This is a word that has become near and dear to my heart. I find it springing to thought in the most unexpected moments. Dictionary.com defines it like this:
Simple: adjective, -pler, -plest, noun –adjective
1.easy to understand, deal with, use, etc.: a simple matter; simple tools.
2.not elaborate or artificial; plain: a simple style.
3.not ornate or luxurious; unadorned: a simple gown.
4.unaffected; unassuming; modest: a simple manner.
5.not complicated: a simple design.
6.free of deceit or guile; sincere; unconditional: a frank, simple answer.
7.not grand or sophisticated; unpretentious: a simple way of life.
Appreciation of this word is something that has grown on me. It took some years, some upheavals, some face-plants in the dust before I could fully enjoy the beauty of it. Lately, simple is a word I treasure. Turning it over in my mind, holding it up to the piercing light of everyday life - it is flawless and beautiful.
The last few years have given me much perspective on this word. During this time, I had an opportunity. My husband and I were building a house for our family and it was up to me to design the kitchen. I love to cook, to entertain, to have my house crowded with friends, voices, laughter. Given the chance to create the perfect space for this was a dream come true. I poured over design books, read kitchen blogs, agonized over purchases, discussed minute details with a kitchen designer. I slept, thought, dreamed kitchen and house, until at last, the dream came to life and we moved into our perfect house. It was - perfect.
Then, the economy came to a screeching halt. My husband builds houses for a living. In our county, in the fall of 2008, new home starts went from 200 new homes one month, to one the next. The market for new houses in our area had totally collapsed. As our income declined and declined and declined some more, our perfect house became less perfect. Instead of a dream, the financial obligation became a nightmare. We sold the perfect house. As hard as it was - we were thrilled that it sold. No foreclosure, no bankruptcy, we were able to move on.
And move on we did. Boy, did we. Right into a little 1915 southern farmhouse, filled up with character. Character. You know what that means right? Slopping floors, doors that refuse to latch, drafty windows, a miniscule kitchen with a wiggly faucet, and horrid green floors. If you have visions in your head of a gracious southern plantation, please let me explain - this ain't it.
Life here may not be grand, but it is simple. And simple is good. not elaborate or artificial. Real. Authentic. Overflowing with the things that matter. Kids at play in a muddy creek, giant magnolia trees, southern exposure kitchen windows that flood with sunshine. not ornate or luxurious. The patch of peppermint, growing wild, a dandelion picked just for me, chubby-armed hugs, free of deceit or guile; sincere, unconditional. Laughter of children, purring black cats, a tire swing. not grand or sophisticated, unpretentious, a spot for a garden, an old fireplace, bits of history hidden around here and there. This place suits us.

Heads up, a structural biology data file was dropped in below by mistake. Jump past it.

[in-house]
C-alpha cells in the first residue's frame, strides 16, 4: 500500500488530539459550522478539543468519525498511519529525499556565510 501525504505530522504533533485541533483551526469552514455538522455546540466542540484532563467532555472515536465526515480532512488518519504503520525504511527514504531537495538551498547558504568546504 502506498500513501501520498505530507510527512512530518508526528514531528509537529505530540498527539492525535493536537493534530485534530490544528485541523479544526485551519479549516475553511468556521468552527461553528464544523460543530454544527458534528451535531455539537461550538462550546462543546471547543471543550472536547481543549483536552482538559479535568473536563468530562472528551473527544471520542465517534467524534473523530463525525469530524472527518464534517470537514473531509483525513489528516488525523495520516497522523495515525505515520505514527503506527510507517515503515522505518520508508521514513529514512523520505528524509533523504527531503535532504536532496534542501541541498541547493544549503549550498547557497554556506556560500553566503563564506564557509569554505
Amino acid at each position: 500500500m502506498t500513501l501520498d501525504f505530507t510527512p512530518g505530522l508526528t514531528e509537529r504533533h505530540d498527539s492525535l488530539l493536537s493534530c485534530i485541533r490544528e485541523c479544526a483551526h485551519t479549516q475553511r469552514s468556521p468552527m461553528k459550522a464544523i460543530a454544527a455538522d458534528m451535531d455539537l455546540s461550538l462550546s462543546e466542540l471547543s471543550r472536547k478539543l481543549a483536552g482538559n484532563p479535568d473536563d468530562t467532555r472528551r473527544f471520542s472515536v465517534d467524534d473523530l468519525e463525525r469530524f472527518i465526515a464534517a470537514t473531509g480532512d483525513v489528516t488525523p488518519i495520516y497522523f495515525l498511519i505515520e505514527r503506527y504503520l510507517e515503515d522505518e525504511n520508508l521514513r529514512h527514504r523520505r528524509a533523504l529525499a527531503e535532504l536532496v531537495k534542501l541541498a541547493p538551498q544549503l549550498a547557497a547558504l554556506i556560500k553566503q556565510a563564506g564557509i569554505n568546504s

I have found there to be much freedom and joy in simple. Moving here, we downsized our collection of stuff, because there just wasn't room. Less stuff has been great! Stuff takes time, thought, energy. One has to to take care of the stuff, wash the stuff, dry the stuff, be careful with the stuff, make room for the stuff, organize the stuff, keep the kids off the stuff, buy matching accessories for the stuff, worry about the stuff if it's not the right label or the latest edition. Not much stuff in the first place is much, much simpler.
This spring I am celebrating the simple. Difficult though it has been, I am giving thanks for the road that has taught me joy in the simple, peace in the uncomplicated. I am celebrating freedom from what could never satisfy, dancing in this beautiful, simple life I've been given.
The best things in life are nearest: Breath in your nostrils, light in your eyes, flowers at your feet, duties at your hand, the path of right just before you. Then do not grasp at the stars, but do life's plain, common work as it comes, certain that daily duties and daily bread are the sweetest things in life. ~Robert Louis Stevenson